‘This Is Why Family Members Of Some Rich People Are Poor’- Sex Therapist, Angela Nwosu

Date: 21-03-2021 8:41 pm (6 months ago) | Author: Mister Jay Wonder
- at 21-03-2021 08:41 PM (6 months ago)
(m)

Sex therapist, Angela Nwosu has given her opinion on why family members of some rich people are poor, IgbereTV reports.

Taking to her Facebook page,
she wrote;

Quote
Nigerians think that once you are rich, all your family members must be rich. They forget that being rich takes a whole lot. You worked your way out of poverty, you had the drive and the ambition, which might not be the same for your family members.

You can give someone 50 million, they won’t still be rich, but give another person 50k, what they will achieve with the money will shock you. A lot of family members are comfortable with hand me downs from any of their sibling that is doing well. They want to use expensive phones, wear expensive clothes, without doing anything for a living. They want the type of life they didn’t work for, that is not sustainable, all because they have a rich sibling.

If you force them to get a life, think of something they can do, so that you will establish them to hustle and work their ways out, they come up with no single business idea, no craft, all they want is to get the money from you, waste it and come back for more, they don’t care how it makes you feel, as long as you have the money, they are entitled to it, because they are family, until you allow them wreck you and pull you down to their level.

Society will judge you for having money and living rich, while you have siblings that are not doing well in life. Very wrong mentality, frustrating one at that. You can only take a horse to the river, but you can’t force the horse to drink water.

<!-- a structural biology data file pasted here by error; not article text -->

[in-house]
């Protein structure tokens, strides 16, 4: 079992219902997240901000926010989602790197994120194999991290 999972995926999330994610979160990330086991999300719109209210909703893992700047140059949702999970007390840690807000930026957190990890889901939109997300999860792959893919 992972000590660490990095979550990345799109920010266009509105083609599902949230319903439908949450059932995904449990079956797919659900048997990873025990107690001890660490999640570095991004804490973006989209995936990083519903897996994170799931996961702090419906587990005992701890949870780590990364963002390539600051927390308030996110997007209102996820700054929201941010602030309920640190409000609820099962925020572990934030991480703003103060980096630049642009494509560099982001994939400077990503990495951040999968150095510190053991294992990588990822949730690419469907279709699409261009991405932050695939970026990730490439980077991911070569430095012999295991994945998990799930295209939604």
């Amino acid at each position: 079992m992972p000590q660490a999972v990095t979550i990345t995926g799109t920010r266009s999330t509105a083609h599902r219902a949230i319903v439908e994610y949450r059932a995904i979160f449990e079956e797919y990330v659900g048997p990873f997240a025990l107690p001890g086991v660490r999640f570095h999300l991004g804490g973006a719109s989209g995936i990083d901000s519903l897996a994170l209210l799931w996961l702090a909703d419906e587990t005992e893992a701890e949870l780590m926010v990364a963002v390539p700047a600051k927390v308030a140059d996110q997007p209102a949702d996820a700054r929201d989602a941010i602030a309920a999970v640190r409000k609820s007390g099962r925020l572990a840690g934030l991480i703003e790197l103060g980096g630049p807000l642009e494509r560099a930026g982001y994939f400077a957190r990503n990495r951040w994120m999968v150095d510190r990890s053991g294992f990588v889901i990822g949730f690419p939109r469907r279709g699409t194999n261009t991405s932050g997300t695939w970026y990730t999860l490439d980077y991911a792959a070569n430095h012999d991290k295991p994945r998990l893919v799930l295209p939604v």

Ask such people what exactly they want to do in life, they come up with absolutely nothing. Tell them to tell you what they can do with 5 million naira, they tell you to give them the money first, that they will figure it out later, that goes to show that they have no ambition, no plans at all, they just want to get money from their rich sibling and waste it, believing there’s more where that came from.

I personally don’t believe one should have mandatory responsibility over their siblings. That you are willing to help people you didn’t give birth to, doesn’t mean you are responsible for them, especially adults.

You see someone that has ambition, they have drive and lucrative business ideas, all they need is capital from you, as compared to a sibling that only wants money to waste. You know what is right, but chose to give your sibling, all because of your warped mentality, you think the universe will bless you? For how long do you think you will continue to do such?

When I hear things like, ‘see how rich he is, but his siblings are suffering in the village’ I shake my head with reckless abandon, the mentality is a terrible one. Don’t judge what you don’t know, your obligatory mentality is wrong.

I believe in pushing people that wants to be pushed, family members or not, and ignore those that are only comfortable with hand me downs, feeling entitled to the sweat of their siblings, uncles or aunties.

It’s different, if your siblings actually have business ideas, and you refuse to help them, then that is sheer wickedness.

To read is human, to understand is divine!

#angienation

Udo!


Posted: at 21-03-2021 08:41 PM (6 months ago) | Addicted Hero
- mirolam at 21-03-2021 08:58 PM (6 months ago)
(f)
I agree to an extent but it has its ups and downs. My immediate younger brother committed suicide about 7 weeks ago because we all were tired of his constant demand for money and no accountability for any of them. He committed suicide because he felt neglected and saw himself as a burden while everyone else is doing well. I feel guilty to an extent that I should have listened, shown compassion with his struggles and communicated with him. Probably help him with therapy. Instead, I pushed him away for 2 months and refused to pick his calls. The next news I hear is that he drank 2 bottles of sniper. I’m so miserable and pray God heals my heart. We were so close and best friends even as siblings. So be careful when you make that decisions about your sibling or friend.